I think those men were so opposed to forcing a particular belief on the people of America that I don't think they wanted to reference Jesus Christ.

I think they simply wanted to reference the God of the Bible in a way that was neutral yet made everyone understand the principal behind what they were saying was Christian.

I will disagree completely with your statement that "Christianity was not the primary thrust of the Constitution".

Not using the word Jesus Christ does not mean the idea behind the documents were not Christian.

In the Decleration it is evident by the references to God, Divine Providence, Creator, Laws of Nature & Natures God that this was a "Chritian" document.

Notice they did not reference Buddah, The Golden Calf, Ra, or Muhammad. They refrenced the the God of the Bible.

If your name was John and your father was Bill and I was talking about you, I could refer to you as Bill's son and everyone would know who I was talking about. And I think everyone knows that the writers of these documents were talking about the God of the Bible and not any other god.

When I write anything, whether it is a comment to a blog or article for the Courier, I have influences from my past, my family, my religion, people around me etc.

I don't think any of the founding fathers were any different. They may have not worshiped God the same way I do, but that doesn't mean they were not influenced by Him.

Lincoln is a prime example. He was on the verge of being an Aethist, yet his writings and speeches were heavily "Christian" in content.

I think you have to look beyond what you believe to be real and look at the evidence that you face. The founding fathers believed very much in the ideals and beliefs of Christianity regardless of how they actually worshiped.
September 24, 2010 at 5:44am
"Lincoln is a prime example. He was on the verge of being an Aethist, yet his writings and speeches were heavily "Christian" in content."

You forgot the adage of Senaca which Lincoln was a master---it was useful for Lincoln to pander to the beliefs of those who elected him. Window dressing for the masses--politicians do it all the time, GWB used it constantly. It had to be done for him to guide the nation in the direction he wanted to go.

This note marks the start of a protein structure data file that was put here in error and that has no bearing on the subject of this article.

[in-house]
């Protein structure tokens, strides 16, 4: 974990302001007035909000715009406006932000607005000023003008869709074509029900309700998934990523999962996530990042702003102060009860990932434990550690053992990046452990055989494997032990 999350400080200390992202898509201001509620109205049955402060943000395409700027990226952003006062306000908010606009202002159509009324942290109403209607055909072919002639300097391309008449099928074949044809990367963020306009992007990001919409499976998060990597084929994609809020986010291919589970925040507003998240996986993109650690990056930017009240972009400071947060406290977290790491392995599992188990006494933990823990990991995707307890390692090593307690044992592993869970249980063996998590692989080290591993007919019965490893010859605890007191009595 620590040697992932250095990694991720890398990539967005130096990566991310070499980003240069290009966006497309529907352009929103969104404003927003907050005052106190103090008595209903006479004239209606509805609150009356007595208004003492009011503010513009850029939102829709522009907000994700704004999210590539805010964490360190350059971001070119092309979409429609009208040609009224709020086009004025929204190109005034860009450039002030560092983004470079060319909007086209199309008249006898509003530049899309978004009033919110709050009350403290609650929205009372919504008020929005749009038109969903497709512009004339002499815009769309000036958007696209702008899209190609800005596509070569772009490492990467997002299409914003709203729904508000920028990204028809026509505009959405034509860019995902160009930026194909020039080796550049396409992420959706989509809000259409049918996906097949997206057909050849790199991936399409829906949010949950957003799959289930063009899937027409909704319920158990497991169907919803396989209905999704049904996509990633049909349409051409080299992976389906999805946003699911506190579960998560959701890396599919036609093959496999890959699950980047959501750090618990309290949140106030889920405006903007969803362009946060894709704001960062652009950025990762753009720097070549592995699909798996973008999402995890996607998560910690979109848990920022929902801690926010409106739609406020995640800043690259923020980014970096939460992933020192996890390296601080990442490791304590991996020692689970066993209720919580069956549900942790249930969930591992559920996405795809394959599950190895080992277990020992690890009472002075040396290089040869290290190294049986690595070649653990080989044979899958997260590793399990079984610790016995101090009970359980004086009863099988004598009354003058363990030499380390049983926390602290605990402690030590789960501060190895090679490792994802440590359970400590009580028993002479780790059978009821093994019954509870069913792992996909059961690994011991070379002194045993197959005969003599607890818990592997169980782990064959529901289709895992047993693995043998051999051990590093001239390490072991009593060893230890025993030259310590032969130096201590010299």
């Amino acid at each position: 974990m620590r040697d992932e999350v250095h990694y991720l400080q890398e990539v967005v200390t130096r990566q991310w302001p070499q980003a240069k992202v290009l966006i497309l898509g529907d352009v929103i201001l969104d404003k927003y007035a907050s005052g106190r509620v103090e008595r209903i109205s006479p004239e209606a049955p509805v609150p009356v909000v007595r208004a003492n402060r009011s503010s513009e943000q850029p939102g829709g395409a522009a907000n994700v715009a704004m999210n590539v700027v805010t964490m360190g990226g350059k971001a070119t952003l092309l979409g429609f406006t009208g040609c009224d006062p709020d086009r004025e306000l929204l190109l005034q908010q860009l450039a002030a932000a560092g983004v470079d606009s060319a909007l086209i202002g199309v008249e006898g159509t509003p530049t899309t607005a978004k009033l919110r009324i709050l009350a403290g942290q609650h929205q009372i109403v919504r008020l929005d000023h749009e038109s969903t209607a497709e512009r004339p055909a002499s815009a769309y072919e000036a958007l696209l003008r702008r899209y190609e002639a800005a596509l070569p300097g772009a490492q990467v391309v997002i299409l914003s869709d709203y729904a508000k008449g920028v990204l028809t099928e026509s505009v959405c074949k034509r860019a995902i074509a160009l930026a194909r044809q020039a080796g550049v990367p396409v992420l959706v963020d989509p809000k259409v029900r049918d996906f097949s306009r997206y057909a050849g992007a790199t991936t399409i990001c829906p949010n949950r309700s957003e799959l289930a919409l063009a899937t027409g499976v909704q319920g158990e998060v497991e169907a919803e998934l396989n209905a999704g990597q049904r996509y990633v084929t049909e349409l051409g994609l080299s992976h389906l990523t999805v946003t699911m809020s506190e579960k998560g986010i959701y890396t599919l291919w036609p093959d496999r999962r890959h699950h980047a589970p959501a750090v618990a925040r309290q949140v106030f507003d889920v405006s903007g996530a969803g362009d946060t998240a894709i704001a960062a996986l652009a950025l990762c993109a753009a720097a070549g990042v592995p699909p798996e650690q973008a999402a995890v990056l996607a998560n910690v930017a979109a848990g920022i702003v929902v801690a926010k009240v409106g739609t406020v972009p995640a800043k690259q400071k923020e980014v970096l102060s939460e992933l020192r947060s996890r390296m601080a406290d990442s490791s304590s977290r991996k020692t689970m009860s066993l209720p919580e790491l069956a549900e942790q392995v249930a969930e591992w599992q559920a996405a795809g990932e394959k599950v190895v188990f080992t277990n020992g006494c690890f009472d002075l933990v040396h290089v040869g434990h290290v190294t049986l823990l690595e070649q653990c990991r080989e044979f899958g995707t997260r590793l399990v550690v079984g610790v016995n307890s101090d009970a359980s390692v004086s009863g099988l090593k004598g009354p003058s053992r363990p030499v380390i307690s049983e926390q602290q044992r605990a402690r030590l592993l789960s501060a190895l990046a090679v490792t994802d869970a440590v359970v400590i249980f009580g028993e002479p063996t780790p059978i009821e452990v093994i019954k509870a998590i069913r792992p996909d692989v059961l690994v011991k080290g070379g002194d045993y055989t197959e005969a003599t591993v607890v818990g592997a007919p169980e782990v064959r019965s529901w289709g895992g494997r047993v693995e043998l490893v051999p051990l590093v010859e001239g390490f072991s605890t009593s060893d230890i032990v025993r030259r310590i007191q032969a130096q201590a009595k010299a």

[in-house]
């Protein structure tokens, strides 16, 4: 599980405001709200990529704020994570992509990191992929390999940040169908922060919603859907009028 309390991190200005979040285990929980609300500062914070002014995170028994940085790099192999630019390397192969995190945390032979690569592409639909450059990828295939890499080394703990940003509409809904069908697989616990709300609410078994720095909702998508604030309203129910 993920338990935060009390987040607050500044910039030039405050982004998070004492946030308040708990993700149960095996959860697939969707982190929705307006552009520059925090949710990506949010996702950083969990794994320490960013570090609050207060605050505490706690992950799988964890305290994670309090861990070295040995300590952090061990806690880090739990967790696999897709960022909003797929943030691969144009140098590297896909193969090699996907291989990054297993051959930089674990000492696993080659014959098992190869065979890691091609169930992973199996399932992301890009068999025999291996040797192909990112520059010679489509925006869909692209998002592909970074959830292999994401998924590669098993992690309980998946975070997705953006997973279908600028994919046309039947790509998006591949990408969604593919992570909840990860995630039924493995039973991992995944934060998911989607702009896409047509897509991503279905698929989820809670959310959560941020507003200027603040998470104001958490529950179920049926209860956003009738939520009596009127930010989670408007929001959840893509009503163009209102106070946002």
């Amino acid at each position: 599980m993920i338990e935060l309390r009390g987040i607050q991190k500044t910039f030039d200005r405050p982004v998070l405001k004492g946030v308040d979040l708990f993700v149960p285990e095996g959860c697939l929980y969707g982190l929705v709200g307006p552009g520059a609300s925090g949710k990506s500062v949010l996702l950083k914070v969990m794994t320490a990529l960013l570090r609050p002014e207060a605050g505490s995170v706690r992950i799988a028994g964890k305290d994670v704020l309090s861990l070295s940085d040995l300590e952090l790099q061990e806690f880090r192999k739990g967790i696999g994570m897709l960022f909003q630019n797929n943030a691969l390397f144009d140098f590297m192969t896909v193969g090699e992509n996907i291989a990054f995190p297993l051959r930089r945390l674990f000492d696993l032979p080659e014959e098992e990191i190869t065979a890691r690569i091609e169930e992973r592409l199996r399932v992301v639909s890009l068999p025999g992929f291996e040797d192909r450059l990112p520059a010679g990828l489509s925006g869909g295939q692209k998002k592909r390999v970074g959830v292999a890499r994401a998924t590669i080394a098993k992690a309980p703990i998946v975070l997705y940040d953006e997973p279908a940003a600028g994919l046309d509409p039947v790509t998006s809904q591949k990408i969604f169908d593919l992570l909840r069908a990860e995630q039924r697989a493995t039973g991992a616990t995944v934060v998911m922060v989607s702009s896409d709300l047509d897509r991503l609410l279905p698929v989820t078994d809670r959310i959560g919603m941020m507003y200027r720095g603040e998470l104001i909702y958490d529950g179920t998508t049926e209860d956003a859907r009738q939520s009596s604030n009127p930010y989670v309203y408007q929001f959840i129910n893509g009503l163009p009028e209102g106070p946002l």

"I think you have to look beyond what you believe to be real and look at the evidence that you face. The founding fathers believed very much in the ideals and beliefs of Christianity regardless of how they actually worshiped."

The essence of Christianity rests upon one miracle--if you deny that as did Jefferson, Washington, Adams, Franklin, Paine and others then you have denied Christianity. These men did not believe that Jesus was the Son Of God. A good moral man but not devine. Christianity rests upon that premise--how can one have ideals and beliefs in Christianity and deny its corner stone. All these men believe in a Creator, Supreme Being but that does not make them Christians by any stretch of the imagination. Look to Locke and Holmes and others for the basics of the Constitution--founded on the natural laws and natural rights of man.
September 24, 2010 at 11:13am
You think because Lincoln might have read Chaucer or Dante that he is a Senaca disciple?

Lincoln could quote entire passages of Shakespeare's Macbeth and Hamlet, but his writings and speeches were nothing like him.

You stretch the imagination to the limits by trying to pass off the idea that the founding fathers or Lincoln were not Christian influenced.

Their writings imply it, quote it and emphasize the belief behind it. You are getting to caught up in the idea of their worship practices and not what you can see in the mountain of evidence in front of you.

Personally, I believe Jesus Christ to be the Son of the living God. I am a baptized believer. That in itself makes me a Christian. It then is left to me to choose to live my life as Christ like as possible.

However, people lived Christian lives all of the time without ever confessing Christ, attending church or worshiping God according to the Bible. And they were influenced by that Word as well.

I can drive a car. I am sure you can drive a car. There are millions of people who can drive a car. However, I am not a racecar driver and I bet you are not either. Yet, I am transported to and from places every day because of a car. I just don't race around a track every Sunday on the Nascar circuit.

These men were no different concerning the Bible. They may not have been Christians in the biblical sense, yet their words were influenced by the Bible every time they wrote or spoke. The laws they helped write were also influenced by the Christian bible.

Lincoln's knowledge of the Bible was said to be immense. His writings time after time are evident to the influence the Word of God had upon him. So were the founding fathers.

You can believe that neither he nor any of the founding fathers were not influenced by the inspired Word of God and I will believe their speeches, letters, words all say differently. The evidence supports it.

I am really unclear on how you could not understand that with the evidence those men left in speech after speech, letter after letter and law after law that they were not influenced by it.